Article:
Vanderbilt University



Discoveries Featured

AlkD's Novel Approach to DNA Repair

By: Carol A. Rouzer, VICB Communications
Published: October 29, 2010

The Eichman lab’s structures of the DNA glycosylase AlkD reveals a totally new mechanism by which the enzyme recognizes and removes damaged DNA bases.

Cellular DNA is subject to damage from a multitude of chemical and physical insults.  Among these are methylating agents, which are present as environmental toxins or produced endogenously during normal metabolic processes.  In addition, some commonly used anti-cancer drugs are DNA methylating agents.  Methylation of DNA results in lesions such as N3-methyladenine (3mA, Figure 1) and N7-methylguanine (7mG), both of which are toxic and may lead to mutagenic outcomes.  In order to prevent such outcomes, cells contain DNA glycosylases, which hydrolyze the glycosidic bond between the altered base and the deoxyribose, leaving an abasic site to be repaired by other enzymes.  A large number of DNA glycosylases exist, each designed to recognize and remove a specific lesion or group of lesions.  The enzymes that repair 3mA are of particular interest to Vanderbilt Institute of Chemical Biology member Brandt Eichman and his laboratory.  Realizing the importance of these enzymes to the maintenance of DNA in healthy cells, and to reversing the effects of cancer chemotherapy, the Eichman lab set out to determine exactly how these enzymes work.  Their model enzyme was the 3mA-specific glycosylase from Bacillus cereus, AlkD [E. Rubinson et al. (2010) Nature, published online October 3, DOI: 10.1038/nature09428].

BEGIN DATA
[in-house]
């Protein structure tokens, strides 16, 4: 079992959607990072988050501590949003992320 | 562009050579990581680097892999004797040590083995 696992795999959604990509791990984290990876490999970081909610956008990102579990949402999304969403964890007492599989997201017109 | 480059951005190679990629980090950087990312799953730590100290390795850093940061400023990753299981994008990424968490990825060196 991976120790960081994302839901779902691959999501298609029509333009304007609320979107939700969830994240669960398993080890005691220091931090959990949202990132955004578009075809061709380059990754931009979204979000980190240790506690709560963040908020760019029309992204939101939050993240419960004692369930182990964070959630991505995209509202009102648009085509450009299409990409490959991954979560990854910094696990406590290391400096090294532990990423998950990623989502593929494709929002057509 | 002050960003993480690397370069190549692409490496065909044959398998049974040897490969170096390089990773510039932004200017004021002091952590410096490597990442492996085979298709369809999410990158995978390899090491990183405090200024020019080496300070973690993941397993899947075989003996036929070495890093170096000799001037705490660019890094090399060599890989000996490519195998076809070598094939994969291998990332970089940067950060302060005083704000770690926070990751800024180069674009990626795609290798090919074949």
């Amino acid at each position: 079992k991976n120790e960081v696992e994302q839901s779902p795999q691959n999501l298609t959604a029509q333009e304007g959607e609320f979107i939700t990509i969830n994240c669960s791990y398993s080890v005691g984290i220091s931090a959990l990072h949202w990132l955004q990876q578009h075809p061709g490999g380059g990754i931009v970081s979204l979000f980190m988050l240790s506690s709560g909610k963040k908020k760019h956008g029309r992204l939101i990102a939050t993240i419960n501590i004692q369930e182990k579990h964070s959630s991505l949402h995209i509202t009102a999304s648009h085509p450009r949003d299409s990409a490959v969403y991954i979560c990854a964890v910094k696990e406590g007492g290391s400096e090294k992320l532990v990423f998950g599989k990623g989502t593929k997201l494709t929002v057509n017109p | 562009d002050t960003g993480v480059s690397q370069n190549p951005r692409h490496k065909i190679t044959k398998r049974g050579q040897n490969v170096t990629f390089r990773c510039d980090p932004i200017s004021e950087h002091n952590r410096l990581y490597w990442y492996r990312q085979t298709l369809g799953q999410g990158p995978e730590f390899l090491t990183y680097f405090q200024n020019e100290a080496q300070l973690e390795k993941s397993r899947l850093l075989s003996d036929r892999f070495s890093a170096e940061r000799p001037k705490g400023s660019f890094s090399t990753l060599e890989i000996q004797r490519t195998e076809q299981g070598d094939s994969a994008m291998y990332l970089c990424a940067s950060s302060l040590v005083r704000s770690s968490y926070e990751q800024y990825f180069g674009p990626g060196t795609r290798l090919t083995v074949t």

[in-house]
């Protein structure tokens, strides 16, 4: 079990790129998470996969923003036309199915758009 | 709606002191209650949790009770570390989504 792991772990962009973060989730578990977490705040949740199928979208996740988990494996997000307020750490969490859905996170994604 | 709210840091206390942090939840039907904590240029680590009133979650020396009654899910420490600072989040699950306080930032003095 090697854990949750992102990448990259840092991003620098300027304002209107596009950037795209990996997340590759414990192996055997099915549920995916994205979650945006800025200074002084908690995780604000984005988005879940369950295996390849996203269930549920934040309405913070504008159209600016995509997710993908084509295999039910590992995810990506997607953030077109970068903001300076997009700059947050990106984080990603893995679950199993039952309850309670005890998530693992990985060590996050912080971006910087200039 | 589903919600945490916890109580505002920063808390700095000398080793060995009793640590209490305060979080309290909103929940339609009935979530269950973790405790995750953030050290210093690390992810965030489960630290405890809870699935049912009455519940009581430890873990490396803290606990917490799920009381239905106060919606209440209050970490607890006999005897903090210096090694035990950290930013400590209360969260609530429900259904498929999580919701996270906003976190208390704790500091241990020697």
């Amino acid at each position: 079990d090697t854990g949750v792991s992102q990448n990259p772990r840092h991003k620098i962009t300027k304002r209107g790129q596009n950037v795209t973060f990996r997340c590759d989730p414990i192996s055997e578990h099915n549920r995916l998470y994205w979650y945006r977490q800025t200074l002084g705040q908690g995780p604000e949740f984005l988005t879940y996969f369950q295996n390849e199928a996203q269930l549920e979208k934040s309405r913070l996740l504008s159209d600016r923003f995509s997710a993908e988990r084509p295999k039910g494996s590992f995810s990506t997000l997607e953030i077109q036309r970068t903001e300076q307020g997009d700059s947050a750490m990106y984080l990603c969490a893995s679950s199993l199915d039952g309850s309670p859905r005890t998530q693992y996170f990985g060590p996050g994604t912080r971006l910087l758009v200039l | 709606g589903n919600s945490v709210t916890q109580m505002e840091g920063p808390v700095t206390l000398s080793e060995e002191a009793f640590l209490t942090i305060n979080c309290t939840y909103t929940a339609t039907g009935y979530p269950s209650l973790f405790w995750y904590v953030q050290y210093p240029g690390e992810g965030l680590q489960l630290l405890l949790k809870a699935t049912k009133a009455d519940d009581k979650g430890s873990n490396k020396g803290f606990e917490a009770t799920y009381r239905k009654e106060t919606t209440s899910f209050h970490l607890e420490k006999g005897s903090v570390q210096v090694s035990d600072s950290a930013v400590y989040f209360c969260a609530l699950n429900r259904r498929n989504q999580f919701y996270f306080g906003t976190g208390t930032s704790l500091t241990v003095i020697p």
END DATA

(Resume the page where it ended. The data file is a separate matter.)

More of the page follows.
Figure 1.  Structures of 3mA, 3d3mA, and THF.